Book Review: The Templar Legacy by Steve Berry

The Templar Legacy is a book by Steve Berry that details an adventure involving American agents, holdouts of the centuries old Templar brotherhood and the quest for the Great Devise.  The Great Devise is a factual cache of treasure and knowledge that was hidden away from the French King, Phillip IV, during The Great Purge in 1307 when the Templars were wiped out for political reasons.

The story is very compelling, if a bit flimsy in parts.  Some of the characters’ actions are a bit questionable compared to how I imagine people would react (and act) in real life, but if you just take the book at face value you’ll definitely be entertained, especially if you love religious mystery books and you might even learn something new about Church history.  That’s one thing The Templar Legacy has going for it.  As I was reading it, I wasn’t sure how much of the story was based on fact and how much was based on fiction, but the author was kind enough to include a section at the end of the book detailing what parts of the story were based on history and what he made up for the sake of the fiction.

I’ve always been attracted to religious mystery stories.  I really enjoyed watching The Da Vinci Code, though I haven’t read the book yet.  I also really enjoyed reading Angels & Demons, though the movie couldn’t hold my interest for more than 20 minutes.  So, it was really easy for me to pick up The Templar Legacy and thoroughly enjoy it. is one of the greatest mysteries and greatest influential forces in the world.  I think that at some point everyone realizes that there must be some greater force at work and they want to know and understand what that force is.  For Christians, that force is God.  The nature of God and Jesus Christ is a subject that this book deals heavily with.  The author takes aspects of actual history, like the Templars, the Great Purge and the Great Devise, and crafts it into a story that will both educate you (if you’re not familiar with Templar history) and cause you to question what you believe.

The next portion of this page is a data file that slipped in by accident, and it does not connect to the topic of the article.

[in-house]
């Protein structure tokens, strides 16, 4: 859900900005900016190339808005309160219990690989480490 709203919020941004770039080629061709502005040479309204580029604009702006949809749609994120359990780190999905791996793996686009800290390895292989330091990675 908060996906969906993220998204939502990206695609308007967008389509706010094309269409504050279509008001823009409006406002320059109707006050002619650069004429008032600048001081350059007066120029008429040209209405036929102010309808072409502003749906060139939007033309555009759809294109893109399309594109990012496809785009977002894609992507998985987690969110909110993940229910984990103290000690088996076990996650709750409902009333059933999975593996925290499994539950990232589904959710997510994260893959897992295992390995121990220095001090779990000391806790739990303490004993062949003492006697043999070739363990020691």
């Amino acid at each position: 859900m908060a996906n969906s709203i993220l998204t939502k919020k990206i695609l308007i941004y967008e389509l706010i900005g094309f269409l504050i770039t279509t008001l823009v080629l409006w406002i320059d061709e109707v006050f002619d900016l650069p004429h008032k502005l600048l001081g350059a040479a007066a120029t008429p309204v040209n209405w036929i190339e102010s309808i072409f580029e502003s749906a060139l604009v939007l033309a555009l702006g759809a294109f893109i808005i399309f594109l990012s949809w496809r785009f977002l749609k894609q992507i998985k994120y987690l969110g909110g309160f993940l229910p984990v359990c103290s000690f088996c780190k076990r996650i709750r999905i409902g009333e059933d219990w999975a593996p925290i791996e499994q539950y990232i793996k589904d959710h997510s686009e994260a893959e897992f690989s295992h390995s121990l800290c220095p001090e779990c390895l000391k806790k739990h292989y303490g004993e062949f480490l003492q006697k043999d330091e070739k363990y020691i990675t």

Some people, like the Catholic Church, ban certain items from the consumption of ‘good Catholics’ because it may make them question what the Church has said about certain subjects.  Years ago I had a friend that refused to watch the movie Stigmata with me because the Catholic Church said it wasn’t proper for good Catholics to watch it.  Personally, I think that we should all question our beliefs regularly.  It’s only through questioning what we believe that we can gain greater understanding.

If you enjoy religious mystery books, Church history, or even just a good mystery / thriller, I think The Templar Legacy will definitely be worth your time.